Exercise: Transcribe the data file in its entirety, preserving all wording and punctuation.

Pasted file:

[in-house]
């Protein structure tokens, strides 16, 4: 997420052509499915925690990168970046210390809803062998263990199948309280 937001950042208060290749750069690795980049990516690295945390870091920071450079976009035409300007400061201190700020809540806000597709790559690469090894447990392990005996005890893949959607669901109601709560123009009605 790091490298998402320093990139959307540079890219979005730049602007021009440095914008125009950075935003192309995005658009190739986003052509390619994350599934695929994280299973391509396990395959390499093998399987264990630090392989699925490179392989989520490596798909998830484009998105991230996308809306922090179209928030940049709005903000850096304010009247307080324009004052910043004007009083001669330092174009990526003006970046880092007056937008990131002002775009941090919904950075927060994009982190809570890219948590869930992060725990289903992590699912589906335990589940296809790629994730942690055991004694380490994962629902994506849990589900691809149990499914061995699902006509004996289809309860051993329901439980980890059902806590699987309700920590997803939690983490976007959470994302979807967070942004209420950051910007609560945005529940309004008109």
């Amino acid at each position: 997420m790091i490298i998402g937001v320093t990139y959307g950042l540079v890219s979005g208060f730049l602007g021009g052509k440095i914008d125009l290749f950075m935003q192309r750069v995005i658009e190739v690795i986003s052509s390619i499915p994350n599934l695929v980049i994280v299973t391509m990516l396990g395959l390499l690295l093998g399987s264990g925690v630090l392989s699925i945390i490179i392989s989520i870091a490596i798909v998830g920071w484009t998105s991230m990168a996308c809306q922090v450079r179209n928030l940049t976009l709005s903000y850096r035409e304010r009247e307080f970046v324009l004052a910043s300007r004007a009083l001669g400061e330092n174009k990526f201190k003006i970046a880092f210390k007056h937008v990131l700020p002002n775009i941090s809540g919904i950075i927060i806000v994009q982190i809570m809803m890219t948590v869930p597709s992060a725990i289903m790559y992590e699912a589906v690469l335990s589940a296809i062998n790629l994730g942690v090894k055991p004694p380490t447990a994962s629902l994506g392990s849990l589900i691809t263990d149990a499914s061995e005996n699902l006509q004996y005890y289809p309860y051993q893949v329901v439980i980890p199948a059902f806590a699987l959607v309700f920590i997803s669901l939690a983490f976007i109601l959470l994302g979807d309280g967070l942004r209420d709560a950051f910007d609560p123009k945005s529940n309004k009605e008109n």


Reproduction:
[in-house]
């Protein structure tokens, strides 16, 4: 997420052509499915925690990168970046210390809803062998263990199948309280 937001950042208060290749750069690795980049990516690295945390870091920071450079976009035409300007400061201190700020809540806000597709790559690469090894447990392990005996005890893949959607669901109601709560123009009605 790091490298998402320093990139959307540079890219979005730049602007021009440095914008125009950075935003192309995005658009190739986003052509390619994350599934695929994280299973391509396990395959390499093998399987264990630090392989699925490179392989989520490596798909998830484009998105991230996308809306922090179209928030940049709005903000850096304010009247307080324009004052910043004007009083001669330092174009990526003006970046880092007056937008990131002002775009941090919904950075927060994009982190809570890219948590869930992060725990289903992590699912589906335990589940296809790629994730942690055991004694380490994962629902994506849990589900691809149990499914061995699902006509004996289809309860051993329901439980980890059902806590699987309700920590997803939690983490976007959470994302979807967070942004209420950051910007609560945005529940309004008109």
């Amino acid at each position: 997420m790091i490298i998402g937001v320093t990139y959307g950042l540079v890219s979005g208060f730049l602007g021009g052509k440095i914008d125009l290749f950075m935003q192309r750069v995005i658009e190739v690795i986003s052509s390619i499915p994350n599934l695929v980049i994280v299973t391509m990516l396990g395959l390499l690295l093998g399987s264990g925690v630090l392989s699925i945390i490179i392989s989520i870091a490596i798909v998830g920071w484009t998105s991230m990168a996308c809306q922090v450079r179209n928030l940049t976009l709005s903000y850096r035409e304010r009247e307080f970046v324009l004052a910043s300007r004007a009083l001669g400061e330092n174009k990526f201190k003006i970046a880092f210390k007056h937008v990131l700020p002002n775009i941090s809540g919904i950075i927060i806000v994009q982190i809570m809803m890219t948590v869930p597709s992060a725990i289903m790559y992590e699912a589906v690469l335990s589940a296809i062998n790629l994730g942690v090894k055991p004694p380490t447990a994962s629902l994506g392990s849990l589900i691809t263990d149990a499914s061995e005996n699902l006509q004996y005890y289809p309860y051993q893949v329901v439980i980890p199948a059902f806590a699987l959607v309700f920590i997803s669901l939690a983490f976007i109601l959470l994302g979807d309280g967070l942004r209420d709560a950051f910007d609560p123009k945005s529940n309004k009605e008109n």